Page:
Pete Doherty is a really, really bad actor

The former Libertine isn't very good at playing a libertine.

Witness the trailer for Pete Doherty's debut film role, in which the ex-Libertine mumbles his way through his lines with the grace of a gawky sixth former desperately reciting some half-learned poetry to an uninterested crush:

Notice too how little the trailer shows of Doherty actually acting. There's a reason for this, apparently. As the Guardian's Catherine Shoard writes:

His performance as a shambling yet sensitive libertine (geddit?) in Sylvie Verheyde's adaptation of the Alfred de Musset novel is catastrophic. Still, that does mean it's tonally of a piece with the rest of the film.

Or the Guardian's Peter Bradshaw (yes, the film is so bad they gave it two one-star reviews):

It's not exactly like seeing a dog walk on its hind legs. It's more like seeing one of those dogs on the TV show That's Life! that could say "sausages". Only instead of saying "sausages", it's saying, "You understand, madam, that I am the greatest libertine in all Paris!" while wearing a top hat.

The Telegraph's Robbie Collin is kinder. To the film, at least:

How much damage can one man’s performance wreak on an otherwise serviceable film? When the film is this adaptation of Alfred de Musset’s semi-fictionalised memoir, and the man is Pete Doherty, the answer could be measured on the Richter scale.

The Hollywood Reporter's Megan Lehmann:

The role of a beautiful and damned 19th century libertine sounds like a perfect fit for disheveled English rock poet Pete Doherty, but then there’s the little matter of being able to act. 

Based on his debut performance in Sylvie Verheyde’s Cannes Un Certain Regard entry, Confessions of a Child of the Century, an intolerably dull adaptation of French romanticist Alfred de Musset’s 1830s novel of debauchery and despair, the Libertines and Babyshambles singer shouldn’t even think of giving up his day job.

Total Film's James Mottram:

It must have seemed like a good idea at the time, casting the former Libertines frontman as Octave, the debauched Parisian, but the novelty soon wears off. Suffocated by Sylvie Verheyde’s lifeless direction, Doherty’s so ill at ease you’d think his britches were too tight.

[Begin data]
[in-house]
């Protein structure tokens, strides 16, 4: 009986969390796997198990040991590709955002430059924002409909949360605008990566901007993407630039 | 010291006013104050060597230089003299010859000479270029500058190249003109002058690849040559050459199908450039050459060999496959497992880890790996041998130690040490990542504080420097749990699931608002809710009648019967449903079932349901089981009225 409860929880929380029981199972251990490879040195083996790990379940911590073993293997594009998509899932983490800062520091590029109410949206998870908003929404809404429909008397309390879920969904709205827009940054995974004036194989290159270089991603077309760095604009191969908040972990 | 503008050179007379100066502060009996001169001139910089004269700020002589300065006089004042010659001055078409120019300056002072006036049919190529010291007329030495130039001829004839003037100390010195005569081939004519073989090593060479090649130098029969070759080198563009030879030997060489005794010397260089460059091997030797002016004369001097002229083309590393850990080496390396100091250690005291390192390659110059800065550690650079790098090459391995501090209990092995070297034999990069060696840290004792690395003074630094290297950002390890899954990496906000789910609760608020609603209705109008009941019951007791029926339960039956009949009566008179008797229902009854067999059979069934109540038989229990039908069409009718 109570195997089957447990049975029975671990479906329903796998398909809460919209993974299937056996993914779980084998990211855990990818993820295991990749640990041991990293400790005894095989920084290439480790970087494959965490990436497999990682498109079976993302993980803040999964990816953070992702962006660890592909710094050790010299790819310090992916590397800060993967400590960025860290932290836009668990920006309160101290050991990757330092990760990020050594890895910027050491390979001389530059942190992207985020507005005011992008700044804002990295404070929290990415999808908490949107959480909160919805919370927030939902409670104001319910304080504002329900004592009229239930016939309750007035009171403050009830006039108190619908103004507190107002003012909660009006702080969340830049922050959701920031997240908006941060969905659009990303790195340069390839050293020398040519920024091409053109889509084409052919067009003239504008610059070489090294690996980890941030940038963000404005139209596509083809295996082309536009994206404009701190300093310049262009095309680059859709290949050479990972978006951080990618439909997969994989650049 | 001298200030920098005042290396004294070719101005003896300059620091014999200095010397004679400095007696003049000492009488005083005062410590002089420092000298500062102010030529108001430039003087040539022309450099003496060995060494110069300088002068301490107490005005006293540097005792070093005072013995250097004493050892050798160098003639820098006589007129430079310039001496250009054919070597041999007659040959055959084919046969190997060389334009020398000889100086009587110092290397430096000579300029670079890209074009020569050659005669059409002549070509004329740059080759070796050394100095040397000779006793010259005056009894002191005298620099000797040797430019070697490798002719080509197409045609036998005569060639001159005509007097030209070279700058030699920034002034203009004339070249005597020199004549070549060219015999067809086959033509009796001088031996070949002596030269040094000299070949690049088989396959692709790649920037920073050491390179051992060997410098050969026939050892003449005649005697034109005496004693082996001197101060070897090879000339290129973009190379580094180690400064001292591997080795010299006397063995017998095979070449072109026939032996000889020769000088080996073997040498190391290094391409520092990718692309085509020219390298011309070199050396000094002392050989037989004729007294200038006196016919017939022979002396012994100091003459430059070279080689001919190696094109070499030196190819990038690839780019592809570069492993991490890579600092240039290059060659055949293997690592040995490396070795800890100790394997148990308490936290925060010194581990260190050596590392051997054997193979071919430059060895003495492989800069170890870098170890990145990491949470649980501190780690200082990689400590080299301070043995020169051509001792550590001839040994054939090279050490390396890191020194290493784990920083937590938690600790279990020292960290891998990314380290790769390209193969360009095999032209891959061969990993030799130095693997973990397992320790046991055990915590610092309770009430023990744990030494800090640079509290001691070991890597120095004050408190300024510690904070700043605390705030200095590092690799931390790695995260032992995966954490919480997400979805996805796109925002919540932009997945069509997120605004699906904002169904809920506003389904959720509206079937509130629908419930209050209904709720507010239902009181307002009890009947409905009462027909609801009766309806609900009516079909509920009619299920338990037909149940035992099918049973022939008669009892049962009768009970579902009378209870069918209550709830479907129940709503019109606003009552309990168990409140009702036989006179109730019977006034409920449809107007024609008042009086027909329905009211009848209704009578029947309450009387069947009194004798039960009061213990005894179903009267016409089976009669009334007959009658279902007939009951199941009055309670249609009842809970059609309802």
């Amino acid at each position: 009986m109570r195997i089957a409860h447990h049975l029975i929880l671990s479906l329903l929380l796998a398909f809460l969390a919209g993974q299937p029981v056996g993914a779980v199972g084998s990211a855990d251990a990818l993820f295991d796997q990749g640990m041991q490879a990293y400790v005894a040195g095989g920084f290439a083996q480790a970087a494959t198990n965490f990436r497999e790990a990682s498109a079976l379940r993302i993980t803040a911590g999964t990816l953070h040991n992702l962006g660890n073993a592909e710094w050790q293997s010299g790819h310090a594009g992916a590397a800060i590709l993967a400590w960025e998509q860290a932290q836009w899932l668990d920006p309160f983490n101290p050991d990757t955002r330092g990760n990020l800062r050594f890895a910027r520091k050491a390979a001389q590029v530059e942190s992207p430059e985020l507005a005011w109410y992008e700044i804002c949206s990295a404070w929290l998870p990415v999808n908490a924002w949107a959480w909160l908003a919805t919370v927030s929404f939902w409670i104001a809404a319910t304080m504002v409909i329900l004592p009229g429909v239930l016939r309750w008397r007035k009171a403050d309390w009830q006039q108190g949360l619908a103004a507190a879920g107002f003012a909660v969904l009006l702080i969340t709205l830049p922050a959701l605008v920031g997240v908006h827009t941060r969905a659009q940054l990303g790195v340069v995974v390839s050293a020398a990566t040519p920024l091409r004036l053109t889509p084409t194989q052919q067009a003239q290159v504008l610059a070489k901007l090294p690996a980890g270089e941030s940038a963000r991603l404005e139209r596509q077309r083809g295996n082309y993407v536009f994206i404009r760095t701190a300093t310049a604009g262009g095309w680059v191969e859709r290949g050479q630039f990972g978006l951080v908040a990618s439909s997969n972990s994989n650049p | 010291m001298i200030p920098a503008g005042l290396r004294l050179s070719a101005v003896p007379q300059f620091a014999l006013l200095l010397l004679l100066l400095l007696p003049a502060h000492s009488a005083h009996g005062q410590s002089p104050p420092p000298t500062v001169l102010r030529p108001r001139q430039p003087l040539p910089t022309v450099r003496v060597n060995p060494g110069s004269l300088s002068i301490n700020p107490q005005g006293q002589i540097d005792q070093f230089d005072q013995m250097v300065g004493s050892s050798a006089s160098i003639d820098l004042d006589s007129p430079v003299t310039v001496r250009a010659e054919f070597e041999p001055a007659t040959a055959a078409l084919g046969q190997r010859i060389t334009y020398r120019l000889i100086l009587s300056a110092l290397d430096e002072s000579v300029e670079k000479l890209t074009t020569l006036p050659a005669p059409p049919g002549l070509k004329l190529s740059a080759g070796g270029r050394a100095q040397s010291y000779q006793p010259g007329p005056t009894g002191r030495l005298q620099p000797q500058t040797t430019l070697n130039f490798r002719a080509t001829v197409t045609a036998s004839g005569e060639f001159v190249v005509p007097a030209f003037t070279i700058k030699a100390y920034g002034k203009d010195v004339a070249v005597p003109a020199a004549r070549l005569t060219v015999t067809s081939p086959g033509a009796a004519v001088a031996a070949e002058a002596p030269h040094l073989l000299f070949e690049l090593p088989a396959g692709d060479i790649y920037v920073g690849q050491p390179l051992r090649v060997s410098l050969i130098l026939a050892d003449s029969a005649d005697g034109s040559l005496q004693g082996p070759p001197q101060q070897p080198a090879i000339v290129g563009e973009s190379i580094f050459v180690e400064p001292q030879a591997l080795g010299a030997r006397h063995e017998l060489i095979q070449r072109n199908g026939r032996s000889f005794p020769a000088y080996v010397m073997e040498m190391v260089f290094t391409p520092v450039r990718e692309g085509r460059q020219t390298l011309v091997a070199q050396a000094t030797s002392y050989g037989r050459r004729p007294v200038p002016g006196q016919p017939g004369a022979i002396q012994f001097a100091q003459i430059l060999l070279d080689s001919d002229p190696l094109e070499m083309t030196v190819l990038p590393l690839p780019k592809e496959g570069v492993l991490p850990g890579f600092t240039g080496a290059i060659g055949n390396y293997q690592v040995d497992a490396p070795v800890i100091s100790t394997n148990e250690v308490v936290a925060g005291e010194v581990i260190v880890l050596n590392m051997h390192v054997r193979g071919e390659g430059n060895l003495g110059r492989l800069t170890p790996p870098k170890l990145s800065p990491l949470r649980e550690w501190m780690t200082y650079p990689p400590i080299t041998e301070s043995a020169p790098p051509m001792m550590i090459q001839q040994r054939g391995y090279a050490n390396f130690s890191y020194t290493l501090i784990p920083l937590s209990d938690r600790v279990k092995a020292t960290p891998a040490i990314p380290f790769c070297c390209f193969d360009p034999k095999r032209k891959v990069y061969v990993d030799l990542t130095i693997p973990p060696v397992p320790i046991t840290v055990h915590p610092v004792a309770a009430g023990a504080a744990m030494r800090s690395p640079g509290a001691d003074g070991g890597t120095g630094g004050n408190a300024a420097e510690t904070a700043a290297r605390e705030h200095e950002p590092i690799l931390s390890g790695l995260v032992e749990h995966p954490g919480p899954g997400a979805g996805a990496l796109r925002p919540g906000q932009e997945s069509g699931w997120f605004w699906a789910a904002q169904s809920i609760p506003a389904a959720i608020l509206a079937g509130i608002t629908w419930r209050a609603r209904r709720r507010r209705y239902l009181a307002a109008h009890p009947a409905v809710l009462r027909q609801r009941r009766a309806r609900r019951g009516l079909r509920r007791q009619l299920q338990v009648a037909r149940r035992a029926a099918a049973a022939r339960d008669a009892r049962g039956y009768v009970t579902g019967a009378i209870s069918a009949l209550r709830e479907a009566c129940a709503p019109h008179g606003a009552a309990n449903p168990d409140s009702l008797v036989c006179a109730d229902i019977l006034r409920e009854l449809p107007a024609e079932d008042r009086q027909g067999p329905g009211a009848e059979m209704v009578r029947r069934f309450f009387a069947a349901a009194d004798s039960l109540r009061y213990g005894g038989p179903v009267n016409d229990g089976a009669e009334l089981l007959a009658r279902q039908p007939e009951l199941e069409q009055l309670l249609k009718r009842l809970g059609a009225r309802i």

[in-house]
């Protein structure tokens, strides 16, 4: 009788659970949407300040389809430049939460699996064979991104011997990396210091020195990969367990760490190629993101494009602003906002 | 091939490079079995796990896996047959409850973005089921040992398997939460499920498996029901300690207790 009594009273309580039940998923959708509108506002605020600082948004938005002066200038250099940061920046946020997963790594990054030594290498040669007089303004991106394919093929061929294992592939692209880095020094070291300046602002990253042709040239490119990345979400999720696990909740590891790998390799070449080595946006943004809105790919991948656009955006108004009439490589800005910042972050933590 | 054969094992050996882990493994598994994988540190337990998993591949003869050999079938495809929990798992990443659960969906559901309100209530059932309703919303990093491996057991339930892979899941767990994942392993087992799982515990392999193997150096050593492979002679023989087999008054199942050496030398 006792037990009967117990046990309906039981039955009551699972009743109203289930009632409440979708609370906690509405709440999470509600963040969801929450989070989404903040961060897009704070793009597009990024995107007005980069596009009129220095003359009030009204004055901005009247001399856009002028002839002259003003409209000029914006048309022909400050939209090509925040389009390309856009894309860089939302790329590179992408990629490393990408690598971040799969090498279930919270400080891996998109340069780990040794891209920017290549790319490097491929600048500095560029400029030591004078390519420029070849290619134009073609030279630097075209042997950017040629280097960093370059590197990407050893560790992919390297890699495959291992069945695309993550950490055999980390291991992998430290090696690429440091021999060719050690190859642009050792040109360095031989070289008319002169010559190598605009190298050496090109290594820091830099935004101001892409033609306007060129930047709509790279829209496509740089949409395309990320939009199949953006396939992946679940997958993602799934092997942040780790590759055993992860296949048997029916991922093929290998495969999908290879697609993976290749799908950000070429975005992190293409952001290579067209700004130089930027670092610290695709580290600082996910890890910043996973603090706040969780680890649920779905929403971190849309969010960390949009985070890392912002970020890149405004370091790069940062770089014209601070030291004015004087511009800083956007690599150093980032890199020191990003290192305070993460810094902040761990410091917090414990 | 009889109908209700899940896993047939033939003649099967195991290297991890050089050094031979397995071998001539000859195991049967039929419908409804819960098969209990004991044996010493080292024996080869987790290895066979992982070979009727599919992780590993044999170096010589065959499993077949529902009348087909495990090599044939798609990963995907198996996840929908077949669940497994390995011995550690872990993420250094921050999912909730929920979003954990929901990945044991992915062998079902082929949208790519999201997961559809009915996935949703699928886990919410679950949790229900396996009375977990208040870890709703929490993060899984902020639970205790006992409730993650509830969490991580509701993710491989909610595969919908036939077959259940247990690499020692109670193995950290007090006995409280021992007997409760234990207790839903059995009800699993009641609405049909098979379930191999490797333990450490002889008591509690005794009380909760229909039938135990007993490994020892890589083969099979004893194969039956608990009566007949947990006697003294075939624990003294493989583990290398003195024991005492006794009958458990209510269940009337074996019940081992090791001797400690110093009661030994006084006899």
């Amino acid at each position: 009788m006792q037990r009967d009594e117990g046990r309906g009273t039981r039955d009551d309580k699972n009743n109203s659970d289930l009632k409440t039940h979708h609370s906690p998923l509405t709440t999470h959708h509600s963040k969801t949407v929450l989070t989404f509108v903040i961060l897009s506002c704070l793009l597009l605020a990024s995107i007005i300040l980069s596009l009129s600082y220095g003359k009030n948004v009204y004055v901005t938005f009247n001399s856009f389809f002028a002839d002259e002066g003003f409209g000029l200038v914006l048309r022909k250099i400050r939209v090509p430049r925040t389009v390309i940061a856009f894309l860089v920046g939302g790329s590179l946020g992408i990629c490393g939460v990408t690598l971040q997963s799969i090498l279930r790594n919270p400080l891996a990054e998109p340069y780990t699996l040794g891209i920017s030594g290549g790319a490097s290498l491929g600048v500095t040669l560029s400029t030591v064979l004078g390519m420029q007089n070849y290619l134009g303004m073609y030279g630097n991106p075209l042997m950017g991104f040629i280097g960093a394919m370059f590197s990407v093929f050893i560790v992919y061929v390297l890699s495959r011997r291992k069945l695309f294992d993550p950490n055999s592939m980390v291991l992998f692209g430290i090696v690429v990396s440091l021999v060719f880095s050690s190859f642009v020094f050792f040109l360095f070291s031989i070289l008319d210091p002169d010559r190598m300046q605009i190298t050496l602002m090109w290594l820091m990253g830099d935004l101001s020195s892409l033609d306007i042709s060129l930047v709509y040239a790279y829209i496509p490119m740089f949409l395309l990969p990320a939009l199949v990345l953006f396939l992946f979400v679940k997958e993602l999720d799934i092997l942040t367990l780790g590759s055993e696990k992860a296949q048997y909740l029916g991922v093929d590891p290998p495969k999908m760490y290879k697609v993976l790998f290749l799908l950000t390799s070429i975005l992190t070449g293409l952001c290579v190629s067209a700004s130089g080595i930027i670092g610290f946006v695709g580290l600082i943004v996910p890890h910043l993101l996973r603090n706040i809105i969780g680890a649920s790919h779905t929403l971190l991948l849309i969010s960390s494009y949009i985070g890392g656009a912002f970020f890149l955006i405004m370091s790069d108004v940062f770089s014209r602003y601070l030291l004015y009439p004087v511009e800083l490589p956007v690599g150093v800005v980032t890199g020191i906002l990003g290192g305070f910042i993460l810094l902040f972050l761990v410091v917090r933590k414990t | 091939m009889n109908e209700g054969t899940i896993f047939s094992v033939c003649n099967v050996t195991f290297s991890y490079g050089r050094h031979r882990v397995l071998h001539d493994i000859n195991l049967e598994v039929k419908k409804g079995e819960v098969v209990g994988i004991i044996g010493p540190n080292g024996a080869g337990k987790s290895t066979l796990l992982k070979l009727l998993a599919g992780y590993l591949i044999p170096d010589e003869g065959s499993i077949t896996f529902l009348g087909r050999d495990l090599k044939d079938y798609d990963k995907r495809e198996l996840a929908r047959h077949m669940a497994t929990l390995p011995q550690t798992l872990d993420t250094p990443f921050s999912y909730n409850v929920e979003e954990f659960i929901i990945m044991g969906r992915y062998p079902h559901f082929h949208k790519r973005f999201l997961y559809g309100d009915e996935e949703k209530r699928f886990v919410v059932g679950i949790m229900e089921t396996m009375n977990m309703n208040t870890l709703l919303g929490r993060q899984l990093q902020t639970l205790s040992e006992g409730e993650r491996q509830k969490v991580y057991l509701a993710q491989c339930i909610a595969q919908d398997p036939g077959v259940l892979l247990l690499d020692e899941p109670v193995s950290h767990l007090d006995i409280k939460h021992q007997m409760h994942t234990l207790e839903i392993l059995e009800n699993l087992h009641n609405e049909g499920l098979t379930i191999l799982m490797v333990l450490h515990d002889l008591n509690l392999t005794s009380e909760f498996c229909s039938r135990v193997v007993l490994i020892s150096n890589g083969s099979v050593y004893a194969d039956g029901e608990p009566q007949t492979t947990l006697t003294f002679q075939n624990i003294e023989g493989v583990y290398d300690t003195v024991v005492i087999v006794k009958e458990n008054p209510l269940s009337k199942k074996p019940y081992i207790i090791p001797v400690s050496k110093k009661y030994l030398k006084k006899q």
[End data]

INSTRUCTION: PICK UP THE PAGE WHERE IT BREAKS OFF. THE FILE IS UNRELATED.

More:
At this point, I started feeling bad for Doherty, so I tried to track down a good write-up. I couldn't. The film is currently 0 per cent "fresh" on Rotten Tomatoes. Maybe steer clear of this one.

Pete Doherty and Charlotte Gainsbourg in Confessions of a Child of the Century.

Alex Hern is a technology reporter for the Guardian. He was formerly staff writer at the New Statesman. You should follow Alex on Twitter.

My Scientology Movie
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Is Louis Theroux’s new film, My Scientology Movie, “banned” in Ireland?

The film isn’t getting an Irish release – could the country's blasphemy and defamation laws be to blame?

The Church of Scientology is a touchy subject. So touchy, in fact, that the plot of Louis Theroux’s new documentary, My Scientology Movie, revolves around the controversial church’s refusal to appear in on camera. As the institution becomes more and more impenetrable, Theroux’s film uses dramatic readings and re-enactments (alongside more traditional methods like interviews with former Scientologists and scenes showing their attempts at access) to get to the heart of the subject.

Now, Theroux is discovering new complications as his film approaches release. As the buzz around the feature grew, Irish entertainment sites began to notice that although a UK distributor, Altitude, was attached to the project, there was no release date listed for Irish cinemas, nor an Irish distributor. This sparked concern among those familiar with Irish blasphemy and defamation laws – Alex Gibney’s 2015 Scientology documentary, Going Clear, did not secure an Irish theatrical release over libel claims.

The 2009 Defamation Act states that any “person who publishes or utters blasphemous matter shall be guilty of an offence and shall be liable upon conviction on indictment to a fine not exceeding €25,000”. Blasphemous matter is defined as anything that is “insulting in relation to matters held sacred by any religion”, and that intends to cause outrage.

There is a loophole in the law, if it can be proved that “a reasonable person would find genuine literary, artistic, political, scientific, or academic value” in the work. The law also states that blaspemhy laws do not apply to an organisation or “cult” that prioritises making financial profit or manipulates followers and new recruits. Scientology isn’t officially recognised as a church in Ireland, but it’s unclear whether or not it counts as a religion under the acts definitions.

It’s important to note that the decision not to show the film in Ireland lies with the distributors – this is not a case of the Irish government banning the film from cinemas, as many have been keen to point out on Twitter. As this is at their discretion, it also means we might never know for sure why they decided not to go for an Irish release.

Altitude had this to say in a statement:

Altitude Film Distribution currently has no plans for a theatrical release of My Scientology Movie in Ireland, and has no further comment to make at this time.

Informative, GRMA guys!

Anna Leszkiewicz is a pop culture writer at the New Statesman.